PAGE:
Controversial Breast Cancer Screening Does Save Lives
Connie K. Ho for redOrbit.com — Your Universe Online
Bald is beautiful. Just ask country music sensation, Kellie Pickler, who recently shaved her head in solidarity for a friend who was to undergo chemotherapy for breast cancer. Pickler decided to take action to educate others on the importance of early detection of breast cancer. Her actions follows recent research from the University of Melbourne that found that breast cancer screenings can help save lives and cuts the risk in half of dying from the disease.
The study, hailed as the largest of its kind in Australia and one of the largest conducted in the world, tracked approximately 4,000 women who participated in the BreastScreen program in Western Australia. The researchers from the Melbourne School of Population Health at the University of Melbourne believe that the results showcase the importance and effectiveness of having a mammogram. The findings were recently published in Cancer Epidemiology, Biomarkers, and Prevention.
“It is important that Australian women have accurate information about the pros and cons of participating in BreastScreen. The findings of this study may help women decide whether to participate,” commented Dr. Carolyn Nickson, a University of Melbourne Research Fellow, in a prepared statement.
The project included women who were between the ages of 50 and 69 years of age, which is the target age range for mammograms. Of the 4,000 women, there were 427 cases where women had passed away due to breast cancer. The study included 3,650 control women who were still living when the other participants had died.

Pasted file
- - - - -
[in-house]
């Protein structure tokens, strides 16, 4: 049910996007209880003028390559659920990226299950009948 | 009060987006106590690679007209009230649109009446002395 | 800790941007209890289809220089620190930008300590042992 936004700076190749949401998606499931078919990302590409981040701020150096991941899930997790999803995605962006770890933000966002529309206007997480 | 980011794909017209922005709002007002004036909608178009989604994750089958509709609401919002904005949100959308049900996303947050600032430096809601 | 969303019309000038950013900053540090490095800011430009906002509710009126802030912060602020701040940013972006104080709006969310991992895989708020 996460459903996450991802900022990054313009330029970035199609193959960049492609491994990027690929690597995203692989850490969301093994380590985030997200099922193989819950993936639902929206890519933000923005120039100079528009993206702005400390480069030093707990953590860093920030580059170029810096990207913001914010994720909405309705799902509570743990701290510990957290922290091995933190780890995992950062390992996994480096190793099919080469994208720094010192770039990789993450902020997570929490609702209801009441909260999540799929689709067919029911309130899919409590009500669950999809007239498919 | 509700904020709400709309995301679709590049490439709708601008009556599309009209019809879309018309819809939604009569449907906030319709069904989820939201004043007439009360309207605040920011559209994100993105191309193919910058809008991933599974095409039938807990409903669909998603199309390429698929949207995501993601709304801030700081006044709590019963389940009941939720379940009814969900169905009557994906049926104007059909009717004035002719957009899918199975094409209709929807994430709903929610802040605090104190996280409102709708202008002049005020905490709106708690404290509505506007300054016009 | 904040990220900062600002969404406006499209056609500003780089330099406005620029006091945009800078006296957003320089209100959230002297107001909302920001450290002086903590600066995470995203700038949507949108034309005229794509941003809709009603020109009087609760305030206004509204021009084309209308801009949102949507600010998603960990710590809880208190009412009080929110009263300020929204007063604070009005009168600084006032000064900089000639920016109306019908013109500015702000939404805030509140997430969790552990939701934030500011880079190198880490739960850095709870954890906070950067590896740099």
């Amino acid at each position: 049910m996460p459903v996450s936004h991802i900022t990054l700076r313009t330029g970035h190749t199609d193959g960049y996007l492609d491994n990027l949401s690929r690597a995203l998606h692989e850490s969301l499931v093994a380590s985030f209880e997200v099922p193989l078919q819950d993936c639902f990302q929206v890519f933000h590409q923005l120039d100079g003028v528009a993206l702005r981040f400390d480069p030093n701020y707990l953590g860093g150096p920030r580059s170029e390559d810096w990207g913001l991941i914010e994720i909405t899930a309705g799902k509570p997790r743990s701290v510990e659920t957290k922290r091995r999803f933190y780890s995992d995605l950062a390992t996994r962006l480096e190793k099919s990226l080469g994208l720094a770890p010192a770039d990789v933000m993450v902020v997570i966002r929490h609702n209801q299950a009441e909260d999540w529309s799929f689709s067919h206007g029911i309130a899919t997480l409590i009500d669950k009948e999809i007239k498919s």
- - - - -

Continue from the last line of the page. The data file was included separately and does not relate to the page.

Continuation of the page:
Comparing the screening attendance between the two groups, the researchers discovered that the rate of screenings was much lower for women who had passed away as a result of breast cancer. This finding proved to be consistent with past studies completed in Southern Australia and other parts of the world. When compared with other studies, the scientists found that, on average, there was a 49 percent reduced risk of dying if screenings were conducted.
“Early detection is the key to early treatment and the free BreastScreen program is the best health service available to detect breast cancers earlier in women aged 50-69 years,” continued Nickson in the statement.
However, a few other studies have found that screenings do not decrease the risk of dying from breast cancer. In regards to these studies, the researchers claim that the studies do not compare the results of individual women.
“Sound research methods have been used in this study. I believe it is time to move on from the debate about whether screening reduces mortality and to instead direct research resources to help improve the program for women who choose to use it,” noted Nickson in the statement.
According to the U.S. National Library of Medicine, one in eight women will be diagnosed with breast cancer during the course of a lifetime. Risk factors that affect the development of breast cancer include age and gender, family history, genetic, menstrual cycle, as well as alcohol use. To help individuals understand risks for breast cancer, the National Cancer Institute has also provided an online interactive tool.